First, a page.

The strange patriotism of Iron Maiden

Kate Mossman catches the heavy metal giants on their "Maiden England" tour, and is perplexed by their nationalist aesthetic.

Iron Maiden
O2 Arena, London SE10

Last year, Iron Maiden’s Bruce Dickinson appeared on the late-night discussion show Hardtalk on BBC News. The line of interrogation was: “How can you mix the hard-rock lifestyle of a metalhead with the clean living required of a pilot and an entrepreneur?” I’m not sure why the BBC still hasn’t figured out how to ask rock stars intelligent questions. It also surprises me that – after 40 years – people fail to understand that members of Britain’s rock gentry got where they did by being conservative and having an eye for wise investments in the first place.

Dickinson’s Cardiff Aviation Ltd (pilot training, hangar space, plane maintenance, and so on) was founded in 2012. His previous work as a commercial pilot included more heroic exploits, appropriate to a man who sings in “Aces High”: “Jump in the cockpit and start up the engines/Remove all the wheel blocks, there’s no time to waste!”

In 2006, he “rescued” 200 UK citizens from Lebanon during the Israel/Hezbollah conflict; in 2008, he brought back 221 stranded holidaymakers from Egypt after the collapse of XL Airways and flew some RAF crew home from Afghanistan. There’s no band more British than Iron Maiden, from the flags brandished by their mascot, the death’s head Eddie, to their cod-Shakespearean lyrics, Churchill voice-overs, war-film backdrops and the kind of enthusiastic nods to multiculturalism we get at the O2 Arena on 3 August. “Every gig, we see all nationalities together,” says Dickinson, surveying the crowd. “And you know what, that’s all great, because it’s one nation under a fucking maiden!”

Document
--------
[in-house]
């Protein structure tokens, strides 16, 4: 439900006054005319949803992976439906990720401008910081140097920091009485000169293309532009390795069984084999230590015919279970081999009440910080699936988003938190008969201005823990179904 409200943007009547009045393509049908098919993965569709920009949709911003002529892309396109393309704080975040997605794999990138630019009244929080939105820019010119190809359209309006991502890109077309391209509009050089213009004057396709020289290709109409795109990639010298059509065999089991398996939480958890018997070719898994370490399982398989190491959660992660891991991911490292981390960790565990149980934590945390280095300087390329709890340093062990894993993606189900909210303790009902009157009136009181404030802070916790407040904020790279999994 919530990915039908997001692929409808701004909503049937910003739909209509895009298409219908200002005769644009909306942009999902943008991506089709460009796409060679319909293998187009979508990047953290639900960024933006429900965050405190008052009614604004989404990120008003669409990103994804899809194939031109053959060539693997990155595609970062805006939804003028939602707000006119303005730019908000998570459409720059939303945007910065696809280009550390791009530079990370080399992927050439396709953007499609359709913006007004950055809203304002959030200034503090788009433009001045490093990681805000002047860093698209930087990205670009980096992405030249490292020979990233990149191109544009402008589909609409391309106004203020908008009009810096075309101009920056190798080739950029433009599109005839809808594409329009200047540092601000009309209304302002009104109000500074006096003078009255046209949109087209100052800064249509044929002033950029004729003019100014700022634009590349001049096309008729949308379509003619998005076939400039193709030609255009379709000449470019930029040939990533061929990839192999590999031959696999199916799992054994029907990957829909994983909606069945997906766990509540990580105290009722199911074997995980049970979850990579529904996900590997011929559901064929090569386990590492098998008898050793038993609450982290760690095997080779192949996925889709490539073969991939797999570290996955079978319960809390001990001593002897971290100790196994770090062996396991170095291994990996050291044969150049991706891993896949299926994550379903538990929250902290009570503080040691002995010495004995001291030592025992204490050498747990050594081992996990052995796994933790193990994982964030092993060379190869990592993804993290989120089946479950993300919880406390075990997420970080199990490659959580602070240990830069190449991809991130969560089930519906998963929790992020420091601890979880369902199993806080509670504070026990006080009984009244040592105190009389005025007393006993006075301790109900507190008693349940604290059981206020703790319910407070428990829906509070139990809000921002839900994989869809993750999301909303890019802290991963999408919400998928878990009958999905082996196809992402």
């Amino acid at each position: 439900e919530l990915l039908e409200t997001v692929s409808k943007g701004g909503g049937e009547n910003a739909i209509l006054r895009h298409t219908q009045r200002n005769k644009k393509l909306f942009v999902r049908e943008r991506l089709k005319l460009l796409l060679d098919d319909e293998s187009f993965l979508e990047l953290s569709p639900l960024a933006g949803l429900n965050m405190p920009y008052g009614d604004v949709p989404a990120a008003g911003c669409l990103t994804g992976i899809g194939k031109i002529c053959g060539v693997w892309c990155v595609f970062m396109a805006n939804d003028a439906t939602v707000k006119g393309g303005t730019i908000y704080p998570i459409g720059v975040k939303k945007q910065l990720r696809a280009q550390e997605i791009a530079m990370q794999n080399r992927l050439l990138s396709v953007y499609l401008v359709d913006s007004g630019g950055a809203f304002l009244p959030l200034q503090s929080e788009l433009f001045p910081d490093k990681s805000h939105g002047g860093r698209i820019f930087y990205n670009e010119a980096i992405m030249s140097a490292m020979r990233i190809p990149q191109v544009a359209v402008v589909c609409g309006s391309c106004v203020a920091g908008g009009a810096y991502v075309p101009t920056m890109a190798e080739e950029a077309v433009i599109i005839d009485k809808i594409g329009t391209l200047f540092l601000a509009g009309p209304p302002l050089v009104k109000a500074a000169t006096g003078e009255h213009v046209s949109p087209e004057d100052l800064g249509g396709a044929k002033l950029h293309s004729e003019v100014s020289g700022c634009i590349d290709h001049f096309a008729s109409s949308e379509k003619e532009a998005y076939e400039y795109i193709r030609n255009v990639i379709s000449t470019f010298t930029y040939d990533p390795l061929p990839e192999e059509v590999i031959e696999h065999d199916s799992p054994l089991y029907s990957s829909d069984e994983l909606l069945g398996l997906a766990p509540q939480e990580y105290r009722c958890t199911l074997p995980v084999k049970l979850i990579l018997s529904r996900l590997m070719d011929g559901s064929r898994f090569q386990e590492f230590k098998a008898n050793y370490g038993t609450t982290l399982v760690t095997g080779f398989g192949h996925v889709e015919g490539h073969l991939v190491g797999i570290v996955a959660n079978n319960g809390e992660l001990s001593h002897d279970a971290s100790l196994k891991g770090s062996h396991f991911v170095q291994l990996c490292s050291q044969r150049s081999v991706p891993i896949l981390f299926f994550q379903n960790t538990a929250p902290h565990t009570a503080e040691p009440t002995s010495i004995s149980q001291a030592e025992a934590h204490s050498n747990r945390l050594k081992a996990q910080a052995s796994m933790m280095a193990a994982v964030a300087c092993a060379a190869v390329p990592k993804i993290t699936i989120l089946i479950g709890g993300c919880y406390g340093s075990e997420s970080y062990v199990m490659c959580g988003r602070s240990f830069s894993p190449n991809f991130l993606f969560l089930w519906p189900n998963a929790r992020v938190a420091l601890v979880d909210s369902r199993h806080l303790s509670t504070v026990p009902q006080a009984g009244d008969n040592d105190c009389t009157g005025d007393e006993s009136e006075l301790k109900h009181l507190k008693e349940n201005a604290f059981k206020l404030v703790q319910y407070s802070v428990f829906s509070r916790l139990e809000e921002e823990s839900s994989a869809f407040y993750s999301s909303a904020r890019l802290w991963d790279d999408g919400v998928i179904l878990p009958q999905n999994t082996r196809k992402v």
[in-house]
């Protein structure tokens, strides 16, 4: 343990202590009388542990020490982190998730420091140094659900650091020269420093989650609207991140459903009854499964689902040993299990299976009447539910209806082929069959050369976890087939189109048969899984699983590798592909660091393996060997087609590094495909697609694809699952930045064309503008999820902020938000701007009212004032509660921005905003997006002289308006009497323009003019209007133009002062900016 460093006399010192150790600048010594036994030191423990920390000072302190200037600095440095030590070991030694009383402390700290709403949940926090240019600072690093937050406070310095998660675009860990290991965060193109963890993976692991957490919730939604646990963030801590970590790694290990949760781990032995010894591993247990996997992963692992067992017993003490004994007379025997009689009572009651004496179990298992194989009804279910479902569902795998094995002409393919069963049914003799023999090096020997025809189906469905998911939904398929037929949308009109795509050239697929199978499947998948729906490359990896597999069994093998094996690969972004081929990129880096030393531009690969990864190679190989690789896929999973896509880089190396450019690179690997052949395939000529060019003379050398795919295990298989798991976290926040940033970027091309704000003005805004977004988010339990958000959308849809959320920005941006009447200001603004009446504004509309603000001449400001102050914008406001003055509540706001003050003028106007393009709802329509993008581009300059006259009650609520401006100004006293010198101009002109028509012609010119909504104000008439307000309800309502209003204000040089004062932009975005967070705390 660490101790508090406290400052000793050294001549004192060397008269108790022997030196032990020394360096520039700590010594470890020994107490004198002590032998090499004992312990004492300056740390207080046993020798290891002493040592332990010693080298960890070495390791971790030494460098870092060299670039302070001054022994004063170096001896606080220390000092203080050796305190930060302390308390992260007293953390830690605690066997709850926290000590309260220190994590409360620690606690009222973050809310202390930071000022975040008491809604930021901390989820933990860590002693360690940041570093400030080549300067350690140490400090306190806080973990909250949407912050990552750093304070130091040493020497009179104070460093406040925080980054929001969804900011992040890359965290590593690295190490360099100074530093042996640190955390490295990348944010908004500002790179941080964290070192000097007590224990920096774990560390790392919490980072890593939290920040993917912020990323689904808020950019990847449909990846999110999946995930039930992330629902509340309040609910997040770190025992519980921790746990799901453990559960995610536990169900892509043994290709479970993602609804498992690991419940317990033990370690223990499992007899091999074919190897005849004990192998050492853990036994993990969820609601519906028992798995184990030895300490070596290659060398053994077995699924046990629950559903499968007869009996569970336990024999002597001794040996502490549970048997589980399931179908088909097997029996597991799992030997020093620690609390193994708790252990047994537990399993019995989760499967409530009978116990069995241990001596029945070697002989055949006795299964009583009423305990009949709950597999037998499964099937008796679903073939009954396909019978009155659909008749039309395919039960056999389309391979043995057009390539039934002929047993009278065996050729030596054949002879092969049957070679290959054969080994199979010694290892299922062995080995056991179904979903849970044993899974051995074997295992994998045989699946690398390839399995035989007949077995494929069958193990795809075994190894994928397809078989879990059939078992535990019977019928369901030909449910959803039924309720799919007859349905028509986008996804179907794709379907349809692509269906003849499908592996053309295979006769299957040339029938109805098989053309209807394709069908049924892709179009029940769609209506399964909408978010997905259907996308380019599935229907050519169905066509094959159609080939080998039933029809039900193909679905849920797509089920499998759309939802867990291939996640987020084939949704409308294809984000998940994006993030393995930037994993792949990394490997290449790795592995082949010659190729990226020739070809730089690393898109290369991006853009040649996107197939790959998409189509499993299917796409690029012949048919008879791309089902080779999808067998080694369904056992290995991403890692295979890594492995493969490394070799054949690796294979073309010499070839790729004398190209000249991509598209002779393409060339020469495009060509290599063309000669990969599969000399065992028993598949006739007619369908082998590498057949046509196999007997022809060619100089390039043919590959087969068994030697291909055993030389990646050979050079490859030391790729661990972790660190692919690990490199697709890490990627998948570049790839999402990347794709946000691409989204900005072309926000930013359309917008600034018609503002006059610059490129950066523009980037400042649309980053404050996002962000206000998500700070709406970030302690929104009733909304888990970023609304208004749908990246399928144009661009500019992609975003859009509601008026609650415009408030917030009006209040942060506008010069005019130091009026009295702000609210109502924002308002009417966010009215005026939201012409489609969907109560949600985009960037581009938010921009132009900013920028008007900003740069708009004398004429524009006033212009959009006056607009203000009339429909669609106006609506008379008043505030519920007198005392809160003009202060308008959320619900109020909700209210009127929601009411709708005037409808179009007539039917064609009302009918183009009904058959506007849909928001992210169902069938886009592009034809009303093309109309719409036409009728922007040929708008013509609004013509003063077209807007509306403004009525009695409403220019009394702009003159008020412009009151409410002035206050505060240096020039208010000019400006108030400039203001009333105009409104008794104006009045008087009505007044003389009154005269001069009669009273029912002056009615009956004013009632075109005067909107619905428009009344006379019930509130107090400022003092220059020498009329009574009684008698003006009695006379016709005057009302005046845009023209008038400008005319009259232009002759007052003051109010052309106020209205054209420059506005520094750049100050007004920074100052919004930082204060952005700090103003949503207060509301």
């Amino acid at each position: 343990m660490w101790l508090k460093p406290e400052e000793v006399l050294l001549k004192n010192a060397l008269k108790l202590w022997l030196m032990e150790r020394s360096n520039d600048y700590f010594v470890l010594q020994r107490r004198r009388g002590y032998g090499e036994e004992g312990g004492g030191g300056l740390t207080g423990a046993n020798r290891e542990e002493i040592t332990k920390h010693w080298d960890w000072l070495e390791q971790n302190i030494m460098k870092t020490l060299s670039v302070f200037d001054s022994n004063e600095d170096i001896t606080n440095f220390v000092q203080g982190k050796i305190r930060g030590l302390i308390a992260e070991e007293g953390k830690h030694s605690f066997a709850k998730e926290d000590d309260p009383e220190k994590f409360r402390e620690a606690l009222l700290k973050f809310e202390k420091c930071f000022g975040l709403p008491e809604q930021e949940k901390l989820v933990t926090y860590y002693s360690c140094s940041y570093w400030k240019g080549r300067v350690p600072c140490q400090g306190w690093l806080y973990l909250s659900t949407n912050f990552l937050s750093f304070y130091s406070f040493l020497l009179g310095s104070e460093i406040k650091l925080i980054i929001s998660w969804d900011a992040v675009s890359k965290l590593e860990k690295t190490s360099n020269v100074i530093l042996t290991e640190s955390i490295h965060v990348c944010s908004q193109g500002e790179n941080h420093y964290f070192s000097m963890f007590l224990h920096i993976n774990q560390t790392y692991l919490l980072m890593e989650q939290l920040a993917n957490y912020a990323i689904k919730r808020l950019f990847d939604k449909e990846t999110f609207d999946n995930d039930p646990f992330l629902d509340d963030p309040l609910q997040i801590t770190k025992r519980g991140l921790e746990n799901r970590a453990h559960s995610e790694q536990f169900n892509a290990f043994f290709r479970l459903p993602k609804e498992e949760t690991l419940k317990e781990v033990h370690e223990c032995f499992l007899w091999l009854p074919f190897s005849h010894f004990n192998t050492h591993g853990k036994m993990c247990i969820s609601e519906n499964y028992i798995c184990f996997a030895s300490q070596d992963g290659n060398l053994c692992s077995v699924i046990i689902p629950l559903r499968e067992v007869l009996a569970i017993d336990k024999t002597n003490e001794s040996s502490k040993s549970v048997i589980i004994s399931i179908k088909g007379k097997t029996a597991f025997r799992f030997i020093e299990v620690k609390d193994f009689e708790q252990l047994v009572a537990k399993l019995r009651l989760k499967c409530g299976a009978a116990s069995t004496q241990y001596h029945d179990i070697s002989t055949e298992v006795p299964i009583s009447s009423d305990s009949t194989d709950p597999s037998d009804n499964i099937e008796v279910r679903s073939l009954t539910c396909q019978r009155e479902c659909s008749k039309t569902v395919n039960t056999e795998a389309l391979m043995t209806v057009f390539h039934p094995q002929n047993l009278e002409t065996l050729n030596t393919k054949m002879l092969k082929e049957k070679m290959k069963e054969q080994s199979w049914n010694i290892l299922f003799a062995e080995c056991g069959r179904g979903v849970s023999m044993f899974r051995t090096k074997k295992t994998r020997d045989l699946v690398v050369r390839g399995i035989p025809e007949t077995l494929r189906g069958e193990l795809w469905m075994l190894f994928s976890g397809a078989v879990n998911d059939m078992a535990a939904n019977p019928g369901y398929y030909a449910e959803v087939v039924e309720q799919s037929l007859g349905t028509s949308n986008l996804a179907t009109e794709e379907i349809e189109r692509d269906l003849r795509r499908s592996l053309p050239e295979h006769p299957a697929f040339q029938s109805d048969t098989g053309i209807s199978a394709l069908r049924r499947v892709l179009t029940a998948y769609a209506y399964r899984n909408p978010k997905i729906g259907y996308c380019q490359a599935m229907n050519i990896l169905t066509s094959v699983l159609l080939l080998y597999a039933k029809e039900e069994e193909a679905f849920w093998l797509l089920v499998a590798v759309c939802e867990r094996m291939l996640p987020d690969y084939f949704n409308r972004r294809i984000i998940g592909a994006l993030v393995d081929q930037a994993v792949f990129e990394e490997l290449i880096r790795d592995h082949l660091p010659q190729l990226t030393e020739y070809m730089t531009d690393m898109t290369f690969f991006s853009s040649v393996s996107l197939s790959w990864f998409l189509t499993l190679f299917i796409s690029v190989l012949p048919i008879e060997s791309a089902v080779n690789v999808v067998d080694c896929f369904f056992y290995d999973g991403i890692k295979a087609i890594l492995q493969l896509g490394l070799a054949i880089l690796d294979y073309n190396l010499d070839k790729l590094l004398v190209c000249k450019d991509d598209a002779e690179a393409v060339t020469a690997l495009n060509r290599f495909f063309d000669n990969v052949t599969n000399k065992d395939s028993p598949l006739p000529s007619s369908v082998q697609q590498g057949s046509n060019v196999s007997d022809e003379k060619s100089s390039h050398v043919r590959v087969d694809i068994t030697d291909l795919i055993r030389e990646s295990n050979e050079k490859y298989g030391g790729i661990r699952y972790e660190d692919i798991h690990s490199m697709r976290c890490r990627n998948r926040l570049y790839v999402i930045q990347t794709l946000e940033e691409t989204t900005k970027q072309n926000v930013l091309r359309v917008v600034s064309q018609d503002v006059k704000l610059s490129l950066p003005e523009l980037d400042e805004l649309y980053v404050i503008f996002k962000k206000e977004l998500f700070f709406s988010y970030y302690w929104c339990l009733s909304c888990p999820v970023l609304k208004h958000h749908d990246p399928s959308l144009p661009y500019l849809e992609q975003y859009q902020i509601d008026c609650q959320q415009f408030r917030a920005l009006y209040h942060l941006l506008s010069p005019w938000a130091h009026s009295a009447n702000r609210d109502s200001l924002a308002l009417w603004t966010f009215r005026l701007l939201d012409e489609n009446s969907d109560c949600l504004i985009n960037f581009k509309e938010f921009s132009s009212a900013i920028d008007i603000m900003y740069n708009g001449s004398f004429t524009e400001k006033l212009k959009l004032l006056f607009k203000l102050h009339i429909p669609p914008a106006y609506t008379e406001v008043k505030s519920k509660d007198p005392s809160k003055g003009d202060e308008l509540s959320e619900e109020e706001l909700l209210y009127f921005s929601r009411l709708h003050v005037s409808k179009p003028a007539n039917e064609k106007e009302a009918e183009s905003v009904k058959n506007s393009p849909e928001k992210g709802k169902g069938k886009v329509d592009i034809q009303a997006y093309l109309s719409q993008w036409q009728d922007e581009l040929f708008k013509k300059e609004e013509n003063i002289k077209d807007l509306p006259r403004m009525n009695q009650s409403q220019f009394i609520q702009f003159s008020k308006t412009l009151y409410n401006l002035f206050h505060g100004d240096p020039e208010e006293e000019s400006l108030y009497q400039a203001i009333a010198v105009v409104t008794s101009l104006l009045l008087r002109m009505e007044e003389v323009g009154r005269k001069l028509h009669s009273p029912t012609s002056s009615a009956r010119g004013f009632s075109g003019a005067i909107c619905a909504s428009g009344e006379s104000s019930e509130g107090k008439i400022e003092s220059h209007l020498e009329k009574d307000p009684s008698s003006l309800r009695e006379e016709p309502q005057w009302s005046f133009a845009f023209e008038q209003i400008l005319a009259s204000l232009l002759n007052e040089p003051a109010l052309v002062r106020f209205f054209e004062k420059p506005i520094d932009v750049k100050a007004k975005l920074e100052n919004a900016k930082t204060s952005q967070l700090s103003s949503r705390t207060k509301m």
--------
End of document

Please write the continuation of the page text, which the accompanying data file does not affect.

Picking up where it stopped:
“Metalheads” (whatever that means) are as much soldiers as they are rebels. One Maiden fan I knew at university – an extreme case, admittedly – was teetotal and shavenheaded; he polished his boots every morning and kept his CDs in alphabetical order. Walking into the O2, I am struck by the throbbing cohesion of this crowd: it pulls you in, making you long to be part of it, wearing the T-shirt – though you know you’d be a fake if you bought one.

It makes me happy just to think that these bands exist: powerful little worlds spinning on their own axes, free from fashion, running on evangelism and eccentricity. Iron Maiden are still massive. Their most recent album, The Final Frontier (2010), reached number one in 28 countries. In the last week of July, this “Maiden England” tour grossed more than Taylor Swift and Justin Bieber. And this O2 gig sold out in 12 minutes.

They formed in 1975. The main difference today, notes my friend, who last saw them in 1983, is the number of families in attendance. The band’s warped cartoon aesthetic always appealed to children; in the late 1970s, 12- year-olds drew Eddie on their school bags. Now they’ve grown up and the arena is filled with their offspring, a joyous illustration of a crunched generation gap in music.